You are here:
The Response of Spartina Alterniflora to Multiple Stressors of Eutrophication, Precipitation Changes, and Sea Level Rise
Hanson, A., C. Wigand, R. Johnson, A. Oczkowski, E. Watson, E. Davey, AND E. Markham. The Response of Spartina Alterniflora to Multiple Stressors of Eutrophication, Precipitation Changes, and Sea Level Rise. Presented at Coastal and Estuarine Research Federation (CERF) 22nd Biennial Conference, San Diego, CA, November 03 - 07, 2013.
A four month experiment using greenhouse mesocosms was conducted to analyze the effects of eutrophication, sea level rise, and precipitation changes on the salt marsh plant Spartina alterniflora. Pots containing plants were placed in six 600L tanks that received seawater pumped from Narragansett Bay and were filled and drained on a semidiurnal tidal regime. The mesocosms were set up as a 3x3x2 factorial design (n=4) to measure three levels of freshwater precipitation (ambient daily rain, biweekly storm, and drought), three elevation levels (low, middle, and high), and two levels of eutrophication (ambient seawater control and nutrient addition of fertilizer). The goal was to analyze the effects these multiple stressors would have on the Spartina plants in a controlled greenhouse setting. Results showed varying physiological responses to all sets of treatments. Spartina plants in the storm and drought treatments had significantly less above and belowground biomass than those in ambient rain treatments, while plants at the high and middle elevation had significantly greater biomass than those at the low elevation. The treatments for control and eutrophic had more varied results. While nutrients had no effect on overall above and belowground biomass, fertilized pots had significantly higher stem counts and more fine roots than pots in the control tanks. The fertilized pots also showed significantly greater carbon dioxide emissions as measured by soil respiration across the low and middle elevations compared to control pots at the same elevations. However, the control pots had significantly more coarse roots and rhizomes, which are important to building peat in biogenic marshes. These results demonstrate the importance of short-term effects of accelerated sea level rise, changing precipitation patterns, and nutrient over enrichment on Spartina alterniflora, and the potential impacts these effects may have long-term on New England salt marshes.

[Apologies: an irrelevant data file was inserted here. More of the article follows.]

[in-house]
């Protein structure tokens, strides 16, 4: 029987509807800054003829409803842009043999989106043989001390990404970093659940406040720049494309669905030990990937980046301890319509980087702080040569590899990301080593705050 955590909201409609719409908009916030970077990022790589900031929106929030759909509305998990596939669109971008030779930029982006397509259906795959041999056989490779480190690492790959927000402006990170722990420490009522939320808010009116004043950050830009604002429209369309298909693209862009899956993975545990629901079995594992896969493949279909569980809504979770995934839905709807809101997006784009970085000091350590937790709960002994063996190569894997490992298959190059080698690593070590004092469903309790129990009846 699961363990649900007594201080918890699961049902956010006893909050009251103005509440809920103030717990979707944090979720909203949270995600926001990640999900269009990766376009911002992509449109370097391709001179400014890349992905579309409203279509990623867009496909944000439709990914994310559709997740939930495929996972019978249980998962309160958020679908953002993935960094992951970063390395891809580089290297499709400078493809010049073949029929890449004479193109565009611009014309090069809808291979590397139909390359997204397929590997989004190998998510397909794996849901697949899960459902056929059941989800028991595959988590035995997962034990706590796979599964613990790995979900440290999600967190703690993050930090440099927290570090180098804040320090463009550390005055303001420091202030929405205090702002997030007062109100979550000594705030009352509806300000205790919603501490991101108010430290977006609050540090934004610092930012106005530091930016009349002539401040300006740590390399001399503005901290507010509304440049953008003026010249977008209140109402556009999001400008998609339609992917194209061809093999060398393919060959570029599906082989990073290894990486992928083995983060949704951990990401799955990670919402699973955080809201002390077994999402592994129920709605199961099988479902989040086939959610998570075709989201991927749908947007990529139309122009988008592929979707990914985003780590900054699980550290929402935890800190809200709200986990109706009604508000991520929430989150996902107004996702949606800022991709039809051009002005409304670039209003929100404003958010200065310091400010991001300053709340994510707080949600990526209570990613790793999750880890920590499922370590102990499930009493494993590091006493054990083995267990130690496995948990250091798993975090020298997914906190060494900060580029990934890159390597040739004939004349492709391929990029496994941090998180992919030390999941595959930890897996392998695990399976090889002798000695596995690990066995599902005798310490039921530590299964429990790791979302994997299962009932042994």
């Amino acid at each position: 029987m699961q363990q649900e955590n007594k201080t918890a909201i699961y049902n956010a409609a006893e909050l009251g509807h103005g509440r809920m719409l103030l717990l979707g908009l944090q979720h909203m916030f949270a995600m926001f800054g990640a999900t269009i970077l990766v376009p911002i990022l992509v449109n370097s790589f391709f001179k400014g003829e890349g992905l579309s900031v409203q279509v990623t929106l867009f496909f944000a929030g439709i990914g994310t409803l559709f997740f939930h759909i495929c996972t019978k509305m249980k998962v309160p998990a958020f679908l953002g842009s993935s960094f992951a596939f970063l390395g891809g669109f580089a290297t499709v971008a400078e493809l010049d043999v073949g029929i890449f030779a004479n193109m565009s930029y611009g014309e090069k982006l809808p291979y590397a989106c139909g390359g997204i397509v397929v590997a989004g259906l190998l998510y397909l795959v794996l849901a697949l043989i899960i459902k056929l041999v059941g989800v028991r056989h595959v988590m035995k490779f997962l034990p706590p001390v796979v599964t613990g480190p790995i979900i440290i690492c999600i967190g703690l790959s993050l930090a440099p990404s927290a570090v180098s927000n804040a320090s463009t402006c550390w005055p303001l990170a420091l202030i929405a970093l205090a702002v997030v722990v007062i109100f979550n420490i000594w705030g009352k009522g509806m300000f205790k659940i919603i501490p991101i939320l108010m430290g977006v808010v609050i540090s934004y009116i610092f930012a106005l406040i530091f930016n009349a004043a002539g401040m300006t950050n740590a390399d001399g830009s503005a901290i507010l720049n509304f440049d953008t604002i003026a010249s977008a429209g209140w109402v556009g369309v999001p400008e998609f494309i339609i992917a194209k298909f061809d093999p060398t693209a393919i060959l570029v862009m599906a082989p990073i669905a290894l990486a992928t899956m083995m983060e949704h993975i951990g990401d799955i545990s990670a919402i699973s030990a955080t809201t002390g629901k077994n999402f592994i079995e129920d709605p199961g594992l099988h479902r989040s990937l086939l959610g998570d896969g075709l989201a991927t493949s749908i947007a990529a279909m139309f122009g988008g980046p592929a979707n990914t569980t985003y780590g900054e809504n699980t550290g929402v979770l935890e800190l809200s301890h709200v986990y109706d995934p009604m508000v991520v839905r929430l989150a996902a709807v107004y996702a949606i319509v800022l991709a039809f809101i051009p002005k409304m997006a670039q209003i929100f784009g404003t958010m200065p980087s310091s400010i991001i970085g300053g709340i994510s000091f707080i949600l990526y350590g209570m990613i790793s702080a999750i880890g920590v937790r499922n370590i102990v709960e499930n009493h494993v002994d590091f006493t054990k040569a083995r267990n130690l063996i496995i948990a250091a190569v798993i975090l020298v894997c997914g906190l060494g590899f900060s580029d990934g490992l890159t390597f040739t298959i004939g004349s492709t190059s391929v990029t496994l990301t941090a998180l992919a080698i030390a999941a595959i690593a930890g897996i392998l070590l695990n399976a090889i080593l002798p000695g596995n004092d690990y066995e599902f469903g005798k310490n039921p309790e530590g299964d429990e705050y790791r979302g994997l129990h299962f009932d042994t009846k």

The goal was to analyze the effects of multiple stressors on Spartina alterniflora plants in a controlled greenhouse setting. Climate change predictions for the northeast predict longer periods of drought with less frequent, but heavier storms. These climate change effects by precipitation, in addition to accelerated sea level rise and eutrophication of systems, would have a serious impact on salt marshes in the northeast. The greenhouse setting allowed us to control for the effects of precipitation changes, nutrient enrichment, and accelerated sea level rise, and analyze the response of salt marshes to these stressors.
Record Details:Record Type: DOCUMENT (PRESENTATION/ABSTRACT)
Organization:U.S. ENVIRONMENTAL PROTECTION AGENCY
OFFICE OF RESEARCH AND DEVELOPMENT
NATIONAL HEALTH AND ENVIRONMENTAL EFFECTS RESEARCH LAB
ATLANTIC ECOLOGY DIVISION
HABITATS EFFECT BRANCH